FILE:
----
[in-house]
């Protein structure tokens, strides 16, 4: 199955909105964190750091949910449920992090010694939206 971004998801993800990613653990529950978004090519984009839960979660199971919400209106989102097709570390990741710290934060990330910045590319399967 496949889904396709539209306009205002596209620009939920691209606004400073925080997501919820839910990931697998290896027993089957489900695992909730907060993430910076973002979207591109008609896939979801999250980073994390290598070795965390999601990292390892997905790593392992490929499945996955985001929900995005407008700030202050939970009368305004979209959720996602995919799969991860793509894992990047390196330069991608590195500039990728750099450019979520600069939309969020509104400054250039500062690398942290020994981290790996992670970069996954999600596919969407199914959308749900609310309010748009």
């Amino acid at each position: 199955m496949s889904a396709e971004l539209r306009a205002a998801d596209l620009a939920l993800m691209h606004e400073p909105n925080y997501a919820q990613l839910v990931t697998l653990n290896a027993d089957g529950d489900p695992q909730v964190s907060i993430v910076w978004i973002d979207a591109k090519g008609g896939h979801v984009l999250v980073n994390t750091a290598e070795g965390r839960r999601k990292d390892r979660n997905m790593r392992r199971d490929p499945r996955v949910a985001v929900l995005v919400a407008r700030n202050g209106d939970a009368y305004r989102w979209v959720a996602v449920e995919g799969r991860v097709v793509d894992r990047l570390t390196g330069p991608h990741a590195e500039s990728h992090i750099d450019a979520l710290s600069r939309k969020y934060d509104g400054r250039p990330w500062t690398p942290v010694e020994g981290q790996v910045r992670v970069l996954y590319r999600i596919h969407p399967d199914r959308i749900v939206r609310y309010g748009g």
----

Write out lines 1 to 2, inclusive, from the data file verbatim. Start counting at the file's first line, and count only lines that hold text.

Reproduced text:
[in-house]
């Protein structure tokens, strides 16, 4: 199955909105964190750091949910449920992090010694939206 971004998801993800990613653990529950978004090519984009839960979660199971919400209106989102097709570390990741710290934060990330910045590319399967 496949889904396709539209306009205002596209620009939920691209606004400073925080997501919820839910990931697998290896027993089957489900695992909730907060993430910076973002979207591109008609896939979801999250980073994390290598070795965390999601990292390892997905790593392992490929499945996955985001929900995005407008700030202050939970009368305004979209959720996602995919799969991860793509894992990047390196330069991608590195500039990728750099450019979520600069939309969020509104400054250039500062690398942290020994981290790996992670970069996954999600596919969407199914959308749900609310309010748009």